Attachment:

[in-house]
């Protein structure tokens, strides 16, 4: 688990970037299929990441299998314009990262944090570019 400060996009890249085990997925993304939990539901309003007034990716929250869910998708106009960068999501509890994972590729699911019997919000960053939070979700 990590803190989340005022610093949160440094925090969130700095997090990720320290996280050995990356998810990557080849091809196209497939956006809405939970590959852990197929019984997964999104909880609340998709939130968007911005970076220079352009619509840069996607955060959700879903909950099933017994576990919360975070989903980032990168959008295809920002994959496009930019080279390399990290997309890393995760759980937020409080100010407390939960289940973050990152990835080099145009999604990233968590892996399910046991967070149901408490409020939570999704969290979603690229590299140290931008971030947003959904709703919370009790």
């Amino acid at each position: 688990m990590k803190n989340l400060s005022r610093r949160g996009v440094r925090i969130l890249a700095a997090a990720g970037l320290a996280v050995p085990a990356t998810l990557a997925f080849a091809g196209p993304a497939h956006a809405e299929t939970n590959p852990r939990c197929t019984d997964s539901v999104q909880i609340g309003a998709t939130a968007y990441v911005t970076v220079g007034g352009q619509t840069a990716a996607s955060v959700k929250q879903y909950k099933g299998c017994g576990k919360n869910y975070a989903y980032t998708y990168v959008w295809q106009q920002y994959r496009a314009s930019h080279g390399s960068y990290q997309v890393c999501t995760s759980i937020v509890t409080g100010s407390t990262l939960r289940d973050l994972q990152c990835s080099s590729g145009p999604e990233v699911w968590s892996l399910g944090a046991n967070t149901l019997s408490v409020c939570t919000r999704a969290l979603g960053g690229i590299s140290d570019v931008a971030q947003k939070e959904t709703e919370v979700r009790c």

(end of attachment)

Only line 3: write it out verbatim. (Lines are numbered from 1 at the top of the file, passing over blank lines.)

């Amino acid at each position: 688990m990590k803190n989340l400060s005022r610093r949160g996009v440094r925090i969130l890249a700095a997090a990720g970037l320290a996280v050995p085990a990356t998810l990557a997925f080849a091809g196209p993304a497939h956006a809405e299929t939970n590959p852990r939990c197929t019984d997964s539901v999104q909880i609340g309003a998709t939130a968007y990441v911005t970076v220079g007034g352009q619509t840069a990716a996607s955060v959700k929250q879903y909950k099933g299998c017994g576990k919360n869910y975070a989903y980032t998708y990168v959008w295809q106009q920002y994959r496009a314009s930019h080279g390399s960068y990290q997309v890393c999501t995760s759980i937020v509890t409080g100010s407390t990262l939960r289940d973050l994972q990152c990835s080099s590729g145009p999604e990233v699911w968590s892996l399910g944090a046991n967070t149901l019997s408490v409020c939570t919000r999704a969290l979603g960053g690229i590299s140290d570019v931008a971030q947003k939070e959904t709703e919370v979700r009790c």